CRE N Illinois

Building a case for design-build

Fulton East, 215 N. Peoria Street in Chicago. Fulton East, 215 N. Peoria Street in Chicago.
Fulton East, 215 N. Peoria Street in Chicago. Fulton East, 215 N. Peoria Street in Chicago.
The Cook County Health & Hospitals System’s Central Campus Health Center in Chicago. The Cook County Health & Hospitals System’s Central Campus Health Center in Chicago.
Bob Clark of Clayco and Bob Wislow of Parkside Realty. Bob Clark of Clayco and Bob Wislow of Parkside Realty.

There’s been a revision of late to the process of designing and constructing commercial properties. And it’s almost a return to form, as the design-build method that has been gaining traction emulates the days of the Master Builder.

One of the primary benefits to this model is that it provides a single point of contact. Not only does this simplify and streamline a project on the client side, it illuminates who is in control, and ultimately responsible for, the finished product.

“If you think about an owner hiring an architect to protect their interests, that doesn’t make any sense because the architect really has no financial accountability to the client,” said Bob Clark, chairman and CEO of Clayco. “The builder is where the risk is and where the accountability should lie.”

The design-build model, Clark likes to say, supplies “one throat to choke.” But it’s not just about liability. Also, unlike the Master Builders of old, it’s not design by fiat—this process fosters better cooperation and communication between the design, engineering, construction and subcontractor teams because they are all part of the conversation from day one.

“Having your contractor at the table as part of the team from the onset means that the contractor and the people who are going to actually work on the site and build the building completely understand the design intent, so there are no mistakes,” said Parkside Realty’s Bob Wislow.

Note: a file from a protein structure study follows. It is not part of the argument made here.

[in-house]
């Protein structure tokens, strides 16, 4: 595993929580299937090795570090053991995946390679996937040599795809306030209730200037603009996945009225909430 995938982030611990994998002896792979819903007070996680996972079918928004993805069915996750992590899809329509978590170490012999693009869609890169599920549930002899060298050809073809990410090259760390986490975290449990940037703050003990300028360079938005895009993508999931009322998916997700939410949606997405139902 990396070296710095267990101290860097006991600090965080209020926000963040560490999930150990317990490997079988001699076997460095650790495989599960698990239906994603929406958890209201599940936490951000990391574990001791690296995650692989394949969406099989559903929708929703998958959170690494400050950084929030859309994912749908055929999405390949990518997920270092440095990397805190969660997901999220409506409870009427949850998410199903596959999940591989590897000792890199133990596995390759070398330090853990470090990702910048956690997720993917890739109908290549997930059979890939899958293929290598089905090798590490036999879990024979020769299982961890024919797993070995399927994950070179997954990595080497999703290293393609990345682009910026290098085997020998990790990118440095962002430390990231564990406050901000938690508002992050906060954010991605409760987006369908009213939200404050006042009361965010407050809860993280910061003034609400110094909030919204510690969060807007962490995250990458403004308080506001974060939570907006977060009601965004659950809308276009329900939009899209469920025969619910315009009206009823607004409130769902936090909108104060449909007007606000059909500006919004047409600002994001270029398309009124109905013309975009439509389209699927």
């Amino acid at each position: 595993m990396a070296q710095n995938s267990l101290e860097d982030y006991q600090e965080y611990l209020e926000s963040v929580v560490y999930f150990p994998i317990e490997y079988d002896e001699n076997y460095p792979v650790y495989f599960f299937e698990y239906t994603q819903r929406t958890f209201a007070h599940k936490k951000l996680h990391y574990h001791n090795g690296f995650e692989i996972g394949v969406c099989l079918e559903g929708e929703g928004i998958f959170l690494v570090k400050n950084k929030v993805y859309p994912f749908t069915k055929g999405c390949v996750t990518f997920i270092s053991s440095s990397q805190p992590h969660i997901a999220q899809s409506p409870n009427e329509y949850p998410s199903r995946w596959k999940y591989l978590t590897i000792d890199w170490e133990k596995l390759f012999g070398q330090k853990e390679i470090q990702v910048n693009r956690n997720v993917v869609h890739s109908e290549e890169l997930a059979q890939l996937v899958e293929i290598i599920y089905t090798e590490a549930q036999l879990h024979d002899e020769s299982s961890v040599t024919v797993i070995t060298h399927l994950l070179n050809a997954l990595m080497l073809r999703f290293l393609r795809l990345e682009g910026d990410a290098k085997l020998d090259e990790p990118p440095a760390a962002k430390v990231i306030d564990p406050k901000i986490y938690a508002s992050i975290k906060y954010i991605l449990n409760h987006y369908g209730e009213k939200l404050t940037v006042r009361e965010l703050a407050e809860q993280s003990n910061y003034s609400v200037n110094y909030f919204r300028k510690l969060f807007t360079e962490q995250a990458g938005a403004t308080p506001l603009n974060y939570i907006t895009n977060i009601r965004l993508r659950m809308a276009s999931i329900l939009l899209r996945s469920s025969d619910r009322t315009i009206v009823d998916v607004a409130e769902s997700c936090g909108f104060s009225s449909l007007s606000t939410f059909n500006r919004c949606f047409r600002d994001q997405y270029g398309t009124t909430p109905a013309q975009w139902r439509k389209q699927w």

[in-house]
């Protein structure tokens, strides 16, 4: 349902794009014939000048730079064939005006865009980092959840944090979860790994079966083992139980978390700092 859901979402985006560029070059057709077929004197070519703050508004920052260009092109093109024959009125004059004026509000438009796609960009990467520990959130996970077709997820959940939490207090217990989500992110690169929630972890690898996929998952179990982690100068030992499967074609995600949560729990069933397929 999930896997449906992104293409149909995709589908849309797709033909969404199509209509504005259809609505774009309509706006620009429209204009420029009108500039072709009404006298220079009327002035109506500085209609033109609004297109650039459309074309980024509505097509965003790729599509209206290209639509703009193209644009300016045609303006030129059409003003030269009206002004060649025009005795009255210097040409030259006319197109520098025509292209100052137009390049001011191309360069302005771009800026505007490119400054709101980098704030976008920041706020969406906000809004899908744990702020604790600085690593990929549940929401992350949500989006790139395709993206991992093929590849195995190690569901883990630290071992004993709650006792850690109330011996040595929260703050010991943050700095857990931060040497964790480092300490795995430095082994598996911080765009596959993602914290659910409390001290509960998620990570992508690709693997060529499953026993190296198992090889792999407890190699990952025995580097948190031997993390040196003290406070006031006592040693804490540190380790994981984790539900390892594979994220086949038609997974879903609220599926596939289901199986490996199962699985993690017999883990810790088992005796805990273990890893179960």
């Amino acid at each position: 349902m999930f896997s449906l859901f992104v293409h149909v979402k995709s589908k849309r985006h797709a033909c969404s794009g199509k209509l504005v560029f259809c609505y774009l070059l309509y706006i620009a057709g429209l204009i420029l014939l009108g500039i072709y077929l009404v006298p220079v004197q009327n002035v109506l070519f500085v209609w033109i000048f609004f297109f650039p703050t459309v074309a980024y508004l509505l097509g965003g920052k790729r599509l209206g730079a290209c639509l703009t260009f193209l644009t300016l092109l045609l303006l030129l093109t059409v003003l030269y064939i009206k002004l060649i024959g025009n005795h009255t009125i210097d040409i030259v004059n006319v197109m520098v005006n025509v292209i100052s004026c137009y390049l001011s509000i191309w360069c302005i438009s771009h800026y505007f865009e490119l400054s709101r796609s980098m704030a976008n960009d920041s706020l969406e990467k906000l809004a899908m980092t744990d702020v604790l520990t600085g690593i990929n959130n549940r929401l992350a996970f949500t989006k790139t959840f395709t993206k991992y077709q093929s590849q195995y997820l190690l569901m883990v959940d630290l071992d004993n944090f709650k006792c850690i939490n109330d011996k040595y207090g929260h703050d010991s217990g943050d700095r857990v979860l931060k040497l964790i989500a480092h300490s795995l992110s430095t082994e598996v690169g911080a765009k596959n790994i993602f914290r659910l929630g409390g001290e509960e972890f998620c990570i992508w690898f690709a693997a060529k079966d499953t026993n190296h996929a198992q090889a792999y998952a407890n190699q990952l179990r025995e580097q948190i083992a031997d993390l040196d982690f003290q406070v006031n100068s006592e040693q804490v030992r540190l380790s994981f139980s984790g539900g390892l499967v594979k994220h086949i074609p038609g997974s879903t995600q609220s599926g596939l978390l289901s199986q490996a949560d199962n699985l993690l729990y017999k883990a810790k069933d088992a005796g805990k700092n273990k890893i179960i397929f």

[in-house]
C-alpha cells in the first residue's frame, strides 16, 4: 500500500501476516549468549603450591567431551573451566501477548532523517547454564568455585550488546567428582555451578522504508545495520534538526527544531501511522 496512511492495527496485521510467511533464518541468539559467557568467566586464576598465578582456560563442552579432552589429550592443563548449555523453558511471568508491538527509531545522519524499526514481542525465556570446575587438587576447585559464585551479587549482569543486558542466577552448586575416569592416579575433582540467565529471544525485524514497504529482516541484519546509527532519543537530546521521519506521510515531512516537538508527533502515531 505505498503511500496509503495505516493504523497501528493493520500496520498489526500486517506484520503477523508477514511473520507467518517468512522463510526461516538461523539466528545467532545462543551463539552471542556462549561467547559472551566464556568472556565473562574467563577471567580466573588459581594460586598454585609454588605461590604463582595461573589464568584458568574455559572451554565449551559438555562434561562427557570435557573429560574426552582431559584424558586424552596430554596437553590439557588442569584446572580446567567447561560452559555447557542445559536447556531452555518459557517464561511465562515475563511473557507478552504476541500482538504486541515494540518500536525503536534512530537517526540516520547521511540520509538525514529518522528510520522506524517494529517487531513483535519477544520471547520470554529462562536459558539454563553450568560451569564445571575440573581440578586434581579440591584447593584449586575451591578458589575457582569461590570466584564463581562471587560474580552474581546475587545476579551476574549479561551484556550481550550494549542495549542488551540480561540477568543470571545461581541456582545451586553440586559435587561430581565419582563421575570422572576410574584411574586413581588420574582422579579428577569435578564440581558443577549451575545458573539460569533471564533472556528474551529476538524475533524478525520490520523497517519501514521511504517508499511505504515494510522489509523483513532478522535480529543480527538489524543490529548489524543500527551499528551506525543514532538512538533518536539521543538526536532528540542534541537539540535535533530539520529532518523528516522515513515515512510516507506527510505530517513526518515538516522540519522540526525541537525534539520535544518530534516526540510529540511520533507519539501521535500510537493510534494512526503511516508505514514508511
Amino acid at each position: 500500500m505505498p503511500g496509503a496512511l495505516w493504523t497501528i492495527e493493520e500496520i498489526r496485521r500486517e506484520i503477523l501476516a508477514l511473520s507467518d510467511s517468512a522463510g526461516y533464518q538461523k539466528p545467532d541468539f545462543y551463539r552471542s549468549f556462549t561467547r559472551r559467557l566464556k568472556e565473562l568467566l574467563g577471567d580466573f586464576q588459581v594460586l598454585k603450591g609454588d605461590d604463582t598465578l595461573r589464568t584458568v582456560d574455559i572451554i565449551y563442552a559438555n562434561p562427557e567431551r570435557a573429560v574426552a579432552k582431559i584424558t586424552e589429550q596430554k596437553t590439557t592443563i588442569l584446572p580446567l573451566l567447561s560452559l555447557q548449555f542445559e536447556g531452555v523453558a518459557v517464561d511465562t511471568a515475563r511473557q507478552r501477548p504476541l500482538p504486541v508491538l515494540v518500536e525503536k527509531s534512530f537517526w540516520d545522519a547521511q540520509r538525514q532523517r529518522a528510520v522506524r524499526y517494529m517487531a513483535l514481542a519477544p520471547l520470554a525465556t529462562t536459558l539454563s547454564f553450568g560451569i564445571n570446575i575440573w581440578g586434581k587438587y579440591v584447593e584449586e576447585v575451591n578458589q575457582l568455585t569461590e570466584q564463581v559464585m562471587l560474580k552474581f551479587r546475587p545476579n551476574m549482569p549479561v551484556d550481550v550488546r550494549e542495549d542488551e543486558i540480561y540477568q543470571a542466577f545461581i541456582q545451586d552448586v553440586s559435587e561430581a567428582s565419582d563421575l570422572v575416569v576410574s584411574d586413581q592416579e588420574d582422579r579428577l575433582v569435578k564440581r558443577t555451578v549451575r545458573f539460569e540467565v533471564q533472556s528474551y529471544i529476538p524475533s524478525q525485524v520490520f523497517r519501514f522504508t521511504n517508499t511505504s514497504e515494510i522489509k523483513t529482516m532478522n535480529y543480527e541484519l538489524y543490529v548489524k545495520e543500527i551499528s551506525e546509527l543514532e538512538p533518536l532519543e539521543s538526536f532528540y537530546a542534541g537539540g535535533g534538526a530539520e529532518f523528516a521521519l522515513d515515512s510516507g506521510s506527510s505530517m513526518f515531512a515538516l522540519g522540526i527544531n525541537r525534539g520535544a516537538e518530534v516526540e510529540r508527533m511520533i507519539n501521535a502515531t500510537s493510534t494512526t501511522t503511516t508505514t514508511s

The downside of selecting an architect without some sort of contracting focus is that plans can be drawn up in a vacuum, without an all-inclusive vision of how the building will come together. When the design and build teams talk out a project from the very beginning, they can together figure out varied solutions to a design problem that the other may not have thought of.

Wislow and his long-time colleague, Camille Julmy, recently launched a boutique venture, Parkside Realty. One of their first projects is Fulton East, a 12-story, 90,000-square-foot office and retail building at 215 N. Peoria Street in Chicago. Clayco—along with in-house architecture firm, Lamar Johnson Collaborative—is leading the design-build effort for the Fulton Market project.

From floor plates to amenities, Fulton East’s design marries concierge and office lifestyles. The 8,000-square-foot landscaped rooftop park, for example, offers comfortable seating designed for both collaboration and client entertainment, with state-of-the-art connectivity for everything from product demonstrations to movie nights. The 9-by-27-foot balconies on each floor are geared toward meetings just as much as to lounging.

As design-build is all about coordination and cooperation, it’s never too early to coordinate with tenants and the firms that they’ve contracted to build out their space.

“We’re working with one tenant and we brought their interior design firm in before they even put pencil to paper. They said they’ve never been involved in a project this early or involved to the depth that they are on this project,” said Wislow.